Morning Reading, April 22: Civilian deaths raise new questions
Published: April 22, 2010
Another tragic shooting involving Afghan civilians this week means another round of public relations headaches for U.S. and NATO forces trying to win over the local population there. But are they promising too much, and setting expectations too high for providing citizens safety in a war zone?
I spoke with a number of think tankers and lawmakers about the issue for a piece in today's paper. The bottom line is that while the goal of zero civilian casualties is both laudable and important to strive for, no one thinks that's unrealistic. Whether that idea sets up NATO efforts to succeed or fail in the eyes of the average Afghan depends on who you ask.
Over in Europe Jen Svan and Kent Harris report that military flight operations are finally starting to return to normal after the lengthy volcanic ash problems. Jeff Schogol reports that military officials hope Medevac and other aircraft schedules will return fully to hubs in Germany and Britain by next week.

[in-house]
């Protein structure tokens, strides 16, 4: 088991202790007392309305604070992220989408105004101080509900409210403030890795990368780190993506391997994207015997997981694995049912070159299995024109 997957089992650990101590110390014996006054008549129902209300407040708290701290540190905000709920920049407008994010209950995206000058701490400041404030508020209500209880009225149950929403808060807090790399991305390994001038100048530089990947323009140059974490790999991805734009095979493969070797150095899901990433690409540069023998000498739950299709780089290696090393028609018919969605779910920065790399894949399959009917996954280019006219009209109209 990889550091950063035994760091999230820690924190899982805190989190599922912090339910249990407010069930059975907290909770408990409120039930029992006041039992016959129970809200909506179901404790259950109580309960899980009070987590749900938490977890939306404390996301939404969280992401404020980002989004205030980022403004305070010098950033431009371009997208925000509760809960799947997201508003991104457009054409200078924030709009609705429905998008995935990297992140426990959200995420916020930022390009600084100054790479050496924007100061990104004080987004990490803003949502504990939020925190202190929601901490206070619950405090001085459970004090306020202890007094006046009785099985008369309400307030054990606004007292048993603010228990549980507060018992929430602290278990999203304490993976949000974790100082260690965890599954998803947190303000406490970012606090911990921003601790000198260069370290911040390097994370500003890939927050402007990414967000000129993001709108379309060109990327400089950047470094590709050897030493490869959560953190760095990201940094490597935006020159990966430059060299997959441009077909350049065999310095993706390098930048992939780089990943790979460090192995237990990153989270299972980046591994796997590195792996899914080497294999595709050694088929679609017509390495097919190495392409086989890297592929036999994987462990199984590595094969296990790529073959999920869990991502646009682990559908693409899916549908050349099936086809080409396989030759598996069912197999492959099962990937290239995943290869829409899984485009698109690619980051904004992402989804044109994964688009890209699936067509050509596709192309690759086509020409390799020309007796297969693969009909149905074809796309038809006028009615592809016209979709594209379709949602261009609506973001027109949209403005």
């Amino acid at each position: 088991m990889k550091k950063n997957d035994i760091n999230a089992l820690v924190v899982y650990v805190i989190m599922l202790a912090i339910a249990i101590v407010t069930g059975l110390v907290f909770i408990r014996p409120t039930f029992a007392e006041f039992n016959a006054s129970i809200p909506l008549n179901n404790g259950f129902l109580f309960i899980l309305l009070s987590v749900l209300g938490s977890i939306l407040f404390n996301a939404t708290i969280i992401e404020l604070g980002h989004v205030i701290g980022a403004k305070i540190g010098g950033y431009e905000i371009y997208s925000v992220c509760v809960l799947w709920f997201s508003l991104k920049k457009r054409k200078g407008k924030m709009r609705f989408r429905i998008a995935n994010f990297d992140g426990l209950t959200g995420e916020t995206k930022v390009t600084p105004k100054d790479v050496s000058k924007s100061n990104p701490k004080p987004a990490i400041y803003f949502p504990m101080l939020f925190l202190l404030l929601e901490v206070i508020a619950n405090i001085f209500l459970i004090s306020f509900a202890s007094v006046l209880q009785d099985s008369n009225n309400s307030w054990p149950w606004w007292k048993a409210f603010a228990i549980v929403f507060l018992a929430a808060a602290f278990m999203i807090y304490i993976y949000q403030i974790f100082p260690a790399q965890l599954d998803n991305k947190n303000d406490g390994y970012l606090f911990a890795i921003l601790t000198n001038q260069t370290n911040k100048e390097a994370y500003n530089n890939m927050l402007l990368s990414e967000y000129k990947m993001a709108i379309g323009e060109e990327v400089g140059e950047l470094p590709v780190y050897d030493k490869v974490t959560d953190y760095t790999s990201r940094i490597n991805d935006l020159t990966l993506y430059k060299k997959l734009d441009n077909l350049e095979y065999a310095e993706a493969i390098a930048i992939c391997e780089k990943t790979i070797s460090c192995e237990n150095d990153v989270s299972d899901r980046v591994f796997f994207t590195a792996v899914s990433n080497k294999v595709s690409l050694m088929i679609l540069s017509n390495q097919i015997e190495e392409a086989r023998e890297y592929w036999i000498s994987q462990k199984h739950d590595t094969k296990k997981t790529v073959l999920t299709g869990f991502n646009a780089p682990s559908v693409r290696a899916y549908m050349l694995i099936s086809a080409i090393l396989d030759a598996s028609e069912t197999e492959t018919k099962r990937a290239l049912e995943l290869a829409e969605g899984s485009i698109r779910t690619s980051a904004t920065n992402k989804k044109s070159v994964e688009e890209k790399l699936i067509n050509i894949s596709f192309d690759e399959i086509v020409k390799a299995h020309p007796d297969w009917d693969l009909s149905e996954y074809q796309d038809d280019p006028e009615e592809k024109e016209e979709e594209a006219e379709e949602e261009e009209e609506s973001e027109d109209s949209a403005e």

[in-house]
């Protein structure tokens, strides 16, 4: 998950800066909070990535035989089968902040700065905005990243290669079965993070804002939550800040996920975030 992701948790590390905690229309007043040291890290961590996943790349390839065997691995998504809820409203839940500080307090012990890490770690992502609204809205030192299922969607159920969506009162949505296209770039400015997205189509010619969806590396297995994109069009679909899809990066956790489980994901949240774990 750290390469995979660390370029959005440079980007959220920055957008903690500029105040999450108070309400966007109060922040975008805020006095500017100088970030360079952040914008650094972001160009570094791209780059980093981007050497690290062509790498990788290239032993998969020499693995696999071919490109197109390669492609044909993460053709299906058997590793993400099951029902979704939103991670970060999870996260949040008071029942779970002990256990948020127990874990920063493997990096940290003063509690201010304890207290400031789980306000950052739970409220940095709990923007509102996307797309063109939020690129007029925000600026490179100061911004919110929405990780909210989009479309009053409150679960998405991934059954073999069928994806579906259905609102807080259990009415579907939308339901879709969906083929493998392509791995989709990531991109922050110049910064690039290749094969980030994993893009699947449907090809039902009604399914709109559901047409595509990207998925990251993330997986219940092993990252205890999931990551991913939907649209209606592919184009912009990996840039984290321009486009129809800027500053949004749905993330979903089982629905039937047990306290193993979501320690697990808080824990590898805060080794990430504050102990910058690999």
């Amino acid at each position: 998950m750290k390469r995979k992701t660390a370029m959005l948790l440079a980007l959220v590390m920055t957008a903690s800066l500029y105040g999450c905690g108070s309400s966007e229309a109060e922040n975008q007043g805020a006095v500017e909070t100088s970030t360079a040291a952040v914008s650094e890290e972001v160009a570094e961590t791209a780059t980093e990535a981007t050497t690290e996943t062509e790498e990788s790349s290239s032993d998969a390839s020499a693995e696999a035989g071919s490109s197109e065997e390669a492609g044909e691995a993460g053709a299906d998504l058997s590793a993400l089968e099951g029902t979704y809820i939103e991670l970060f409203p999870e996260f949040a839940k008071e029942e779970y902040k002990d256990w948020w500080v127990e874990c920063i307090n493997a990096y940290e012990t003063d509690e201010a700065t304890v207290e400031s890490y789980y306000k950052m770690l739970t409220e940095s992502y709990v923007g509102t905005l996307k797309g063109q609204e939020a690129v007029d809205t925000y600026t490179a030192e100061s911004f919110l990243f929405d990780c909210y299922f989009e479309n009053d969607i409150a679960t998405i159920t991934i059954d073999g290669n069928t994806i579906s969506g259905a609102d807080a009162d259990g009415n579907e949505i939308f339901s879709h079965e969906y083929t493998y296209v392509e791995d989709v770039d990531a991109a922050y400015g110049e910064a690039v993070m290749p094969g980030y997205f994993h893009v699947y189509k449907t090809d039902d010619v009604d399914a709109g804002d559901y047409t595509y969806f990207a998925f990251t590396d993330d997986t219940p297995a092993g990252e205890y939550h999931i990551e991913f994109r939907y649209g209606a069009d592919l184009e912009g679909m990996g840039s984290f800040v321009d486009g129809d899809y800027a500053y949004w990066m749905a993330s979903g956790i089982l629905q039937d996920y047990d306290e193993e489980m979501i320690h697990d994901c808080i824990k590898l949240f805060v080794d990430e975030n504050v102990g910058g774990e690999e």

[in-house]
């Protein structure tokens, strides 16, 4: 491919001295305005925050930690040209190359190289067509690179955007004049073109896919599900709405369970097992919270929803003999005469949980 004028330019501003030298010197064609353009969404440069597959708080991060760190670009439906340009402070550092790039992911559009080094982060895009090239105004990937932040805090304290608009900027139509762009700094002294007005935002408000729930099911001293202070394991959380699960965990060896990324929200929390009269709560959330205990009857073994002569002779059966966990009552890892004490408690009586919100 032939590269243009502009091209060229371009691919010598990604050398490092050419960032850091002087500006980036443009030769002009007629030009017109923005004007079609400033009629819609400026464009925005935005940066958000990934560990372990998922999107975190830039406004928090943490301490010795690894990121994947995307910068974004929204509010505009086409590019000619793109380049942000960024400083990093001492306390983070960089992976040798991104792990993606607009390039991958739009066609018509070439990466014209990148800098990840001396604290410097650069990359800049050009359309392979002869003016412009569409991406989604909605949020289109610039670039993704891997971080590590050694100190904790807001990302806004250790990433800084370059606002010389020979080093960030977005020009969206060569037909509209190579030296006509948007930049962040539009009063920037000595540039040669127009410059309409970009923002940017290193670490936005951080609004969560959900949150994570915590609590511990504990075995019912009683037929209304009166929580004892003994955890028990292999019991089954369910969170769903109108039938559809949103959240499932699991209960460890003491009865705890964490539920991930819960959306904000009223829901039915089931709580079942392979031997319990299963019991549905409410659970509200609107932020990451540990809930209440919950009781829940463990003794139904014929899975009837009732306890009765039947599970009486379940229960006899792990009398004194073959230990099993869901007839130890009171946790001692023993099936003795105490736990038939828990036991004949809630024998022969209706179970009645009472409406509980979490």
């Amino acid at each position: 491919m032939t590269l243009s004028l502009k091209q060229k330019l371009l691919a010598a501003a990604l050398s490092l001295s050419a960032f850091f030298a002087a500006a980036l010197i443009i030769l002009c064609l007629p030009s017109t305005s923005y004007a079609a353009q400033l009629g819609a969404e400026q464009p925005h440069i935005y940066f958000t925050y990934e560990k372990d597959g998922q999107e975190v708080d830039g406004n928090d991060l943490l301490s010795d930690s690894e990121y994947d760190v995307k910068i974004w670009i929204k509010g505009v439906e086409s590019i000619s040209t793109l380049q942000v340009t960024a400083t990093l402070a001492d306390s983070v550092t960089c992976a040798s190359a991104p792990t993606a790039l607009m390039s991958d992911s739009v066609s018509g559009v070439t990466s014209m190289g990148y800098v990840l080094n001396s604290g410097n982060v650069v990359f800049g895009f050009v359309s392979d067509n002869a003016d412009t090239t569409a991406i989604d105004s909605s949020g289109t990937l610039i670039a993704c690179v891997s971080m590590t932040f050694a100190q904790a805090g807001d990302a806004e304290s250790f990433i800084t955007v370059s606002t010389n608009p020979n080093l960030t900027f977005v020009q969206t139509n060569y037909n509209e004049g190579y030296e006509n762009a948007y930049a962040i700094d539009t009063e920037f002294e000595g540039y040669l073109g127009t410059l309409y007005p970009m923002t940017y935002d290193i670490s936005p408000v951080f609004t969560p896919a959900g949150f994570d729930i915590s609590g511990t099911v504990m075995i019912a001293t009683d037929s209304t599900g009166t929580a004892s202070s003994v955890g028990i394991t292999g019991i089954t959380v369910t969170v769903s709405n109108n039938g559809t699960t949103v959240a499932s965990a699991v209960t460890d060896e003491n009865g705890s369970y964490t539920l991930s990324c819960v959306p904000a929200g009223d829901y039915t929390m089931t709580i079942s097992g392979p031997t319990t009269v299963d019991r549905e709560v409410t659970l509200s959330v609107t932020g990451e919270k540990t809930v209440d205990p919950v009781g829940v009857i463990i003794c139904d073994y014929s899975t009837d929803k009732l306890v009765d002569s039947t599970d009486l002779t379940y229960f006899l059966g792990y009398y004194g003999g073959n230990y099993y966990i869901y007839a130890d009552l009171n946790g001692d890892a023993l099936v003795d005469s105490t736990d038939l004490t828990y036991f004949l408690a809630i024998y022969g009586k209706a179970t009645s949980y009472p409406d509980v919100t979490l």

On a happier note, Matt Orr has a story today about the return of 150 Marines from Afghanistan to their home base at Camp Schwab on Okinawa. Check it out -- Everybody likes pictures of happy families and babies hugging their returning parents.
[PHOTO: Associated Press]
Continuing civilian toll tests U.S. mission in Afghanistan (Stars and Stripes)
Military resumes Europe flight operations (Stars and Stripes)
Camp Schwab Marines return home after nine month tour (Stars and Stripes)
Changes shake the isolated world of Navy submarines (Washington Post)
Iraq reveals details of deadly Al Qaida raid (McClatchy Newspapers)
VA tells Senate it's working on GI Bill fixes (Medill News Service)
On Iran, containment may be only U.S. option (Washington Post)